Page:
Jun 29, 2009

An Aside

How about those NBA trades! I love it. I love it when teams try to be competitive. I love it when teams make moves to help them win, not save money while appeasing fans (*cough* Allen Iverson *cough*). I think the Vince Carter to Orlando trade is big. He's not just another big name moving to a new team. He actually has the skill set to thrive in their system. He can absolutely shoot the three. Not only that, he can make moves to the basket, something Rashard can't do.

The more intriguing trade is Shaq to the Cavs, joining LeBron. This isn't so interesting in how it'll help the Cavs, as I don't see them doing much. What this trade did was potentially give us a Shaq vs Kobe finals! Can you imagine the hype? The media frenzy? The epic storyline? Of the current era (after Michael Jordan til present), there is a short list of the best, defining winners. Besides Shaq and Kobe, the only other player on it is Duncan. These two titans going for their fifth rings, to trump the other, would be a battle for the ages. Of course, its no easy task getting to the finals. We can only pray to the gods for such amazing luck that the pathetic Cavaliers can make it. Prayer: where amazing might happen.

Free Agency

Over the weekend I was hanging out with my buddy Warren. We were flipping through channels, and we happened to catch some short interview clips of soon-to-be free agents Lamar Odom, Trevor Ariza, and Shannon Brown. Lamar and Shannon said all the right things, about wanting to come back, how the team was very good, competing to win another title, et cetera. On the other hand, Trevor said something interesting, which confused me momentarily. When we flipped to the channel, the Trevor clip was already playing. He said "...we have a great organization, they have a great organization." For a second I thought he was referring to another team, who had perhaps already expressed interest in him. Why did he feel the need to change his reference to the Lakers, from "we" to "they"?

I have an idea. There are people in Trevor's life, perhaps his agent, perhaps his friends and family, who are giving him advice. This advice figures to help him get him (and them of course) the best possible situation this off season. And what is that situation? It is Trevor staying with the Lakers, while making the most money possible - pretty logical. He's an LA boy, has friends and family here. There are lot of people who would benefit from Trevor getting the big payday from LA.

Due to this, someone slipped into Trevor's head that "Hey. You want the Lakers to want you. Don't do what Lamar did, saying you like beach cities only. Make the Lakers think you might leave, so they give you more money." So naturally, his reaction when referring to his current team was "we". But that previous piece of advice lit up in his brain, and he corrected his statement to "they".

Nice try Trevor. You thought that little slip would get past my eagle eyed analysis didn't you. I'm still of the opinion that resigning Lamar is more important, from a competitive standpoint. The only trumping argument in Ariza's favor is his age - only 23! But honestly, I think we have a much better chance of winning now, with Kobe, Pau and Lamar, than later on with Jordan, Trevor and Bynum. The over under on those latter three's combined all star appearances: 1.5? Hell, I might take the under on 0.5.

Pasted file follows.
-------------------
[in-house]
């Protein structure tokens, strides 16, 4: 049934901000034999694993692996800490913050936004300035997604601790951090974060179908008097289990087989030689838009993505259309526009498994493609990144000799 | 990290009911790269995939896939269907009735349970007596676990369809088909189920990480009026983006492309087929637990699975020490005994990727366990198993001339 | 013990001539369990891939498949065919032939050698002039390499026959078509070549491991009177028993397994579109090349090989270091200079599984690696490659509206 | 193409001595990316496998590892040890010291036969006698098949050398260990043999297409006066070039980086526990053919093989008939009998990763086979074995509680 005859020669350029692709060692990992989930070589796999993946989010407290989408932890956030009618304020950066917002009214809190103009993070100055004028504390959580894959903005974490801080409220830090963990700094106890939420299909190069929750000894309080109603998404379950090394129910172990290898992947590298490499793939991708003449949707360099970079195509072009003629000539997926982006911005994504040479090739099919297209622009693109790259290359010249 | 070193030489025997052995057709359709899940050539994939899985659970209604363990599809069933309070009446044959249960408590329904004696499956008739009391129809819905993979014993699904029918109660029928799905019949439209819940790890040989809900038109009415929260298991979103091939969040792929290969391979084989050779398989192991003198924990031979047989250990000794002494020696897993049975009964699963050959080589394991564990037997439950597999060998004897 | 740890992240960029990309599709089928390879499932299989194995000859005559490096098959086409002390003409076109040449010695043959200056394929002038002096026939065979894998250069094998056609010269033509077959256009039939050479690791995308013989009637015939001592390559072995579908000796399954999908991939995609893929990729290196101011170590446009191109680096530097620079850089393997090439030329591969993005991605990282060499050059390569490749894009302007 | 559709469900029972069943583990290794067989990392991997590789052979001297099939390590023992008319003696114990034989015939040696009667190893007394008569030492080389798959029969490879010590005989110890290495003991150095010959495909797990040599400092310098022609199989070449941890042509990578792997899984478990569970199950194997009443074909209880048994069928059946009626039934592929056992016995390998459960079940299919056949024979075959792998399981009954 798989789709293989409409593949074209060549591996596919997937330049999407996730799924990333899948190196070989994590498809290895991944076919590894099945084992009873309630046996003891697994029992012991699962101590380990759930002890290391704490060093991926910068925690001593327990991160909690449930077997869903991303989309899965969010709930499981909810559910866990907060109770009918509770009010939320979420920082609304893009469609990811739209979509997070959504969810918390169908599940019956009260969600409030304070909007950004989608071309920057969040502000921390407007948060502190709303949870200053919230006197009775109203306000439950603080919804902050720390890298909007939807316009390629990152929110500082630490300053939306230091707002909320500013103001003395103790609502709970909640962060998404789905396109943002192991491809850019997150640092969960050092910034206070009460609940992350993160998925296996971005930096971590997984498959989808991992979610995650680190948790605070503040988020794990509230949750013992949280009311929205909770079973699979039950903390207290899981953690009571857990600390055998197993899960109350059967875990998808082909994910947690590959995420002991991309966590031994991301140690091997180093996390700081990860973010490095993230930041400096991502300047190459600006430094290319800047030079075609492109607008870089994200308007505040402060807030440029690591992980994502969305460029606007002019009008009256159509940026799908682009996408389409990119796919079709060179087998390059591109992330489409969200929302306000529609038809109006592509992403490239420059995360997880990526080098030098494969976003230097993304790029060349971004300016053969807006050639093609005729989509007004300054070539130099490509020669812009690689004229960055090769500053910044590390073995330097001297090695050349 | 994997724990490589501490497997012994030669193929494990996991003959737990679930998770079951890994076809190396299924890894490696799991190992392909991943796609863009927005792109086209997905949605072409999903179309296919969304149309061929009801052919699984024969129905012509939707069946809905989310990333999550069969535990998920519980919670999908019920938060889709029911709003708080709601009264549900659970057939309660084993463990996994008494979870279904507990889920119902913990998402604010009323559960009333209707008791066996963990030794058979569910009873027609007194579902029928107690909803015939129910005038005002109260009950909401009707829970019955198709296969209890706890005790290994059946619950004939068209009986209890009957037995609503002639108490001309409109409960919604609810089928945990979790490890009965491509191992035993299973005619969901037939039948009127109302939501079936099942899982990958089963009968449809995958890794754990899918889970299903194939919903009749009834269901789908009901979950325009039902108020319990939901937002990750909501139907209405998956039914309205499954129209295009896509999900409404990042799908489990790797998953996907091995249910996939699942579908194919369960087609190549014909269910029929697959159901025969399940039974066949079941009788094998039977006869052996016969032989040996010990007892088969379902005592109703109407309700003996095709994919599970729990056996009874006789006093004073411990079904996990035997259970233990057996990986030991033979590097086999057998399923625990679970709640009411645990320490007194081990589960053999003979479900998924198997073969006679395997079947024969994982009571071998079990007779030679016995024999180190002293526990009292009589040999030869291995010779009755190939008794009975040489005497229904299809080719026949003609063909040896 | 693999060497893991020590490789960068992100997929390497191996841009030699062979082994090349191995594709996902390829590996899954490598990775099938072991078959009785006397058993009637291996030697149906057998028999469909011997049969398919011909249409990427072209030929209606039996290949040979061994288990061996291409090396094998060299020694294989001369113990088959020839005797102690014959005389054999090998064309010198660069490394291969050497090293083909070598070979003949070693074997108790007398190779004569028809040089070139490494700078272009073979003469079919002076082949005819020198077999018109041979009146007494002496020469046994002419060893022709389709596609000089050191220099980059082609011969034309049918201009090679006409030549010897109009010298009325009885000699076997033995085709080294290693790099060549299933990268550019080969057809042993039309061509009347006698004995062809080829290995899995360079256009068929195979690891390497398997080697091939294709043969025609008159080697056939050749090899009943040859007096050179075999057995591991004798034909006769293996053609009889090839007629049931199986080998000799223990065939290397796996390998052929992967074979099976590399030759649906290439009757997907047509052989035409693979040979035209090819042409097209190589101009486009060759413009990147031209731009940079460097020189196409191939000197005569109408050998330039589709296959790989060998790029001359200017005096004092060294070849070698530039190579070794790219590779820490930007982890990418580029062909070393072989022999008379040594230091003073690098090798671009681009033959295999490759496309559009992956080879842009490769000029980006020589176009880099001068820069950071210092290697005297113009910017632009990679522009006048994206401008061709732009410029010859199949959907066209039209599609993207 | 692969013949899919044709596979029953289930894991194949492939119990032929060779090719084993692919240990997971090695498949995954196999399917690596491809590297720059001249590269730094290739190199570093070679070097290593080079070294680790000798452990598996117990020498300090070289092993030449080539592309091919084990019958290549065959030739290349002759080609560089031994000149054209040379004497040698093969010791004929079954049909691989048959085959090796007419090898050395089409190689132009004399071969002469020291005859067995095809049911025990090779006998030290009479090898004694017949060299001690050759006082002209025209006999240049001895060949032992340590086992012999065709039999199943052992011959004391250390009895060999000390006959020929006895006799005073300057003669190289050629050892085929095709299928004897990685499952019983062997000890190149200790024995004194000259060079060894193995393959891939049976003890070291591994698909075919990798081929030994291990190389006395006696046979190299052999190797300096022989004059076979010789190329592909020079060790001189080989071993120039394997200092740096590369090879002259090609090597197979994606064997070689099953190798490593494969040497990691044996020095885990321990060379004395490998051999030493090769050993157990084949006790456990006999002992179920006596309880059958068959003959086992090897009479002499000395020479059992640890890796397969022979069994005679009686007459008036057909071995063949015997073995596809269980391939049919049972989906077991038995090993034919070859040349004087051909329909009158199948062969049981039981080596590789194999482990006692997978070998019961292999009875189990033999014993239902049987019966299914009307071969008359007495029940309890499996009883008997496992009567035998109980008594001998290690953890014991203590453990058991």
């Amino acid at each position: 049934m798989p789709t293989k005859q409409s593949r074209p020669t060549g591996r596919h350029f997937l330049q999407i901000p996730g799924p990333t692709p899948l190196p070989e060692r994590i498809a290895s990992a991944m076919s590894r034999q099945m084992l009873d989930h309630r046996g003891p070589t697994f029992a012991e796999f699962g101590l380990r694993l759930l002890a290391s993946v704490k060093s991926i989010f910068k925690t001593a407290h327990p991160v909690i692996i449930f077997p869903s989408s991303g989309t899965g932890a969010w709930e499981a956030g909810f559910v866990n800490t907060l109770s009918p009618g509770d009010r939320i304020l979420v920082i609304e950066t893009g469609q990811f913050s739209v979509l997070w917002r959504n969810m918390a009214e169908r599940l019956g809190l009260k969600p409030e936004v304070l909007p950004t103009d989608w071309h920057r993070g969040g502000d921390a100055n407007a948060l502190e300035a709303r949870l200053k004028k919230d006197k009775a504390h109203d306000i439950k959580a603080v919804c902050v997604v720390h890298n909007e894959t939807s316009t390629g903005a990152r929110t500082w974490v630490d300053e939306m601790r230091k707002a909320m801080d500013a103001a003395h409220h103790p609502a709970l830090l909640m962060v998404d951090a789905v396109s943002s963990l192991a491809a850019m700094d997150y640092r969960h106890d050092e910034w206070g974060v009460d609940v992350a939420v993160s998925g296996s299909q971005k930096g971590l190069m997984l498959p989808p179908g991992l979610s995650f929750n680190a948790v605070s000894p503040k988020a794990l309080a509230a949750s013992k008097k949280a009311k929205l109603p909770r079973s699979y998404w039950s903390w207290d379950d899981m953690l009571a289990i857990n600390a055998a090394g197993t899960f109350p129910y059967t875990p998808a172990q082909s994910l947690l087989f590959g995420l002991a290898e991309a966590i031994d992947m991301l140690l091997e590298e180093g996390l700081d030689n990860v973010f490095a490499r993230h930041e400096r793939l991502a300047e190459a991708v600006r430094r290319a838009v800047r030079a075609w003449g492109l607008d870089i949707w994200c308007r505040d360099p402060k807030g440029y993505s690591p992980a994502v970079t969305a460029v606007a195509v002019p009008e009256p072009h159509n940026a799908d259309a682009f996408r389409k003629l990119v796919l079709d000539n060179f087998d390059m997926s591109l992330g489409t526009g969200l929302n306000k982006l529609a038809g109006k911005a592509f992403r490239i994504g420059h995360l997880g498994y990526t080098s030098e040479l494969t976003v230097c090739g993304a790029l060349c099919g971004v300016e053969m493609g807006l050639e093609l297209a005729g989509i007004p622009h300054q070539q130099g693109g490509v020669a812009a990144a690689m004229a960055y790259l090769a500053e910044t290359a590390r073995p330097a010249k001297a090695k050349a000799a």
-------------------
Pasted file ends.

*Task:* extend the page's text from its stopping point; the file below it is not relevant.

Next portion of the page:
Jun 22, 2009

Post Post Season Thoughts

The season seems so long ago. Without constant NBA basketball material to stimulate my mind, I've resorted to occupying my time with things like Bomberman Ultra, Warcraft 3, Soju Town, actual basketball with friends, even some GRE vocab antonyms! Maybe I can finally move on with my life.

Obviously I'm being facetious. Move on from my NBA obsession? Let's get real. Here are the Laker exit interview post-interviews:

Phil - He will get some medical advice in the coming weeks. Based on these and his personal feelings, he'll decide if he will return for his optional second year to coach our team.

Obviously having the greatest coach of all time on our bench would dramatically improve our title defense chances. At the same time, I wouldn't want Phil to do anything that might harm himself. He's already done so much for this team; if he feels he needs to hang up the sneakers (is that a proper phrase?), he should.

Kobe - ESPN reported, with a tremendously sensational title, that "Kobe pledges future to NBA champion Lakers." I think he did a little less than "pledge" his future to this team. Obviously he wants to stay. Obviously being a champion on arguably the greatest NBA franchise is a fantastic situation to be in. Obviously he wants to make money. Are we together on that all of these facts are obvious?

Kobe has the option to play another year (or two?) with our team with his current contract. He can also opt out, either signing a new contract with LAL or some other team. It seems, with our recent history, that the team likes to retain players that they like (see: Luke Walton, Andrew Bynum). I'm guessing that whether Kobe opts out (he probably won't) or gets to free agency next year, the Lakers will have a fantastic contract waiting for him. He's right. He's "not going anywhere."